Interestingly, her sisters chose the sobriety movement and prospered from it. I found this to be a meaningful passage:

The complete rejection of alcohol resonated with those who found themselves balanced precariously on the edge of middle-class life. By eschewing drink, a hardworking man or woman could save money and build a better life for themself and their family. Annie’s sisters not only adhered to this creed but prospered by it financially. (27% location)

Although her sisters were able to give up the drink, Annie was not. Her brother also still drank alcohol at the time of her murder. Even though she was on the street, he would still see her sometimes and imbibe with her. After her murder, he left the UK for Texas and achieved sobriety.

This hit me hard:

What her murderer claimed on that night was simply all that remained of what drink had left behind. (33% location)

To me, Annie’s full life story was sorrowful, although some beauty did come out of it in that her brother’s life was saved by observing her downfall. I still reflect on her story sometimes. I hope through Rubenhold’s work, Annie’s unfortunate downfall will come to affect change in more people than solely Annie’s brother’s.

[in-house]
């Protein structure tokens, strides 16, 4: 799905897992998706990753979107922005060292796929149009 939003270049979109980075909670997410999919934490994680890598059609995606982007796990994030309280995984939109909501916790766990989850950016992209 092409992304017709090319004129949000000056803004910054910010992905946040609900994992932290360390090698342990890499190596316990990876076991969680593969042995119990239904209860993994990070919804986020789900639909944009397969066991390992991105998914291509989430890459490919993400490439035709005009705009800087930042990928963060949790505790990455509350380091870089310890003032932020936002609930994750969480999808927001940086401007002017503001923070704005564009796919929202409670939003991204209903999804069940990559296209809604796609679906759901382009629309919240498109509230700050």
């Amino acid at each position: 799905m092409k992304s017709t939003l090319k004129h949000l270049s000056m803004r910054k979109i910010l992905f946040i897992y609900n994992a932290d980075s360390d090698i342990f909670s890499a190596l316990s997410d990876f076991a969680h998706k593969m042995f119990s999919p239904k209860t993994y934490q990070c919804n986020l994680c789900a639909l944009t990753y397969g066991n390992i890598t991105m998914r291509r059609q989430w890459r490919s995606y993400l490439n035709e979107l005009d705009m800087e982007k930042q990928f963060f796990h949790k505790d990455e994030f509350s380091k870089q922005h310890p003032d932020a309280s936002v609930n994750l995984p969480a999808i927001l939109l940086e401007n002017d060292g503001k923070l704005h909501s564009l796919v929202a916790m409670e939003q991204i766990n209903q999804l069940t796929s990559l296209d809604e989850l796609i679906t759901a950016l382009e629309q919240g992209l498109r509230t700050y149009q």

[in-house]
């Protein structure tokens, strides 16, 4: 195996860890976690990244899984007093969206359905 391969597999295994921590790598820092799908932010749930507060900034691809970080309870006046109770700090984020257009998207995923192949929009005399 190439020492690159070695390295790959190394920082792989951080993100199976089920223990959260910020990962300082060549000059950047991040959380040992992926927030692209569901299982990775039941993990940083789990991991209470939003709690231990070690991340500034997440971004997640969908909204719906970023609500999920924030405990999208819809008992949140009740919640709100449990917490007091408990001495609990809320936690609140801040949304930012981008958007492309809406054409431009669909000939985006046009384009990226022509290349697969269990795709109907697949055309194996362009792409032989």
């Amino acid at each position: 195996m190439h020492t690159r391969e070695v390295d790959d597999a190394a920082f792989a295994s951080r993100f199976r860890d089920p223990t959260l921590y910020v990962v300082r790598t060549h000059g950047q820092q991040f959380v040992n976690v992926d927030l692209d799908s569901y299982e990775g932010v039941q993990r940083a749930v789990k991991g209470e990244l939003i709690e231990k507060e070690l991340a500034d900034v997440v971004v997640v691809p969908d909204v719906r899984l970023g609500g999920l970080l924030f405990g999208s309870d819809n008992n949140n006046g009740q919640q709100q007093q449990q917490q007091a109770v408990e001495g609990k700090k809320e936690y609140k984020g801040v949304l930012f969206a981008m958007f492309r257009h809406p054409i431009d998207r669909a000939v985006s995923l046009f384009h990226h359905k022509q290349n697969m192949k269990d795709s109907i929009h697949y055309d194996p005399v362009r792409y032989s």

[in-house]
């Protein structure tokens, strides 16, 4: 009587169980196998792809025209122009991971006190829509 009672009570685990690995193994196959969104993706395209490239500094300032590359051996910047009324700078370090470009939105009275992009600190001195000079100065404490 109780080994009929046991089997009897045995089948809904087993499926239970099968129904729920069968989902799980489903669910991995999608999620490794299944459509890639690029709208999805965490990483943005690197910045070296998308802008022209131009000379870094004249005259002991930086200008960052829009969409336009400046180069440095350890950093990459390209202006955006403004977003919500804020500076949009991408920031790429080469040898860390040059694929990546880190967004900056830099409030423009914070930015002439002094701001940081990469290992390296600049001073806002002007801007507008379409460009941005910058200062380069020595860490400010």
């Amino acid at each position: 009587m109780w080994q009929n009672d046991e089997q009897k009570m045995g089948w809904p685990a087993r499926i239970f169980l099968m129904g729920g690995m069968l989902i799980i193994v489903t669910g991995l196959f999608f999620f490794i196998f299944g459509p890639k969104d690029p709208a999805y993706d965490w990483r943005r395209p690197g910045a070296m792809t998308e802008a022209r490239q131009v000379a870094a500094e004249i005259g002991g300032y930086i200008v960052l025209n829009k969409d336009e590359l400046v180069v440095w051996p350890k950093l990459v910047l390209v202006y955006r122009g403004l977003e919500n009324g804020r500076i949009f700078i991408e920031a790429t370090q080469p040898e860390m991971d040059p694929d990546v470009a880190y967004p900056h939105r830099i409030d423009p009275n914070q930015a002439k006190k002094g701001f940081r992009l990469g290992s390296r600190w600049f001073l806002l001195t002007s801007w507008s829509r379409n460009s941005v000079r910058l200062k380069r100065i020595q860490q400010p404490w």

I’ve spoken at length about the woman’s story I found the most personally moving and meaningful, but there is also a story of an immigrant, a woman scorned by her husband, a prostitute and the man she loved, and a working class woman who worked in a tin factory and ran from an abusive husband. I am sure you will find one that connects with you and that you will find meaningful.

Those who are disturbed by the gruesome will be pleased to note that there are not gruesome details in this book. The focus is on the women’s lives, not their deaths.

5 out of 5 stars

Source: Library

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Book Review: Midnight in Peking: How the Murder of a Young Englishwoman Haunted the Last Days of Old China by Paul French

January 17, 2013 2 comments

Black adn white photo of a young woman above the skyline of Peking.Summary:
In 1937 the entire world is on the brink of war.  In Peking, China, the Japanese invaders are encroaching.  In the midst of this chaos the adopted daughter of British consulman is brutally murdered, her body found in the shadow of the Fox Tower, universally viewed with suspicion by the Pekingers as haunted by spirits.  Due to the special circumstances, the murder investigation requires the presence of both a Chinese and a British investigator.  They must race to find Pamela’s murderer before the Japanese engulf the city.

Review:
This true crime novel takes a bit to get things set up, but once they are, oh my how it sucks you in.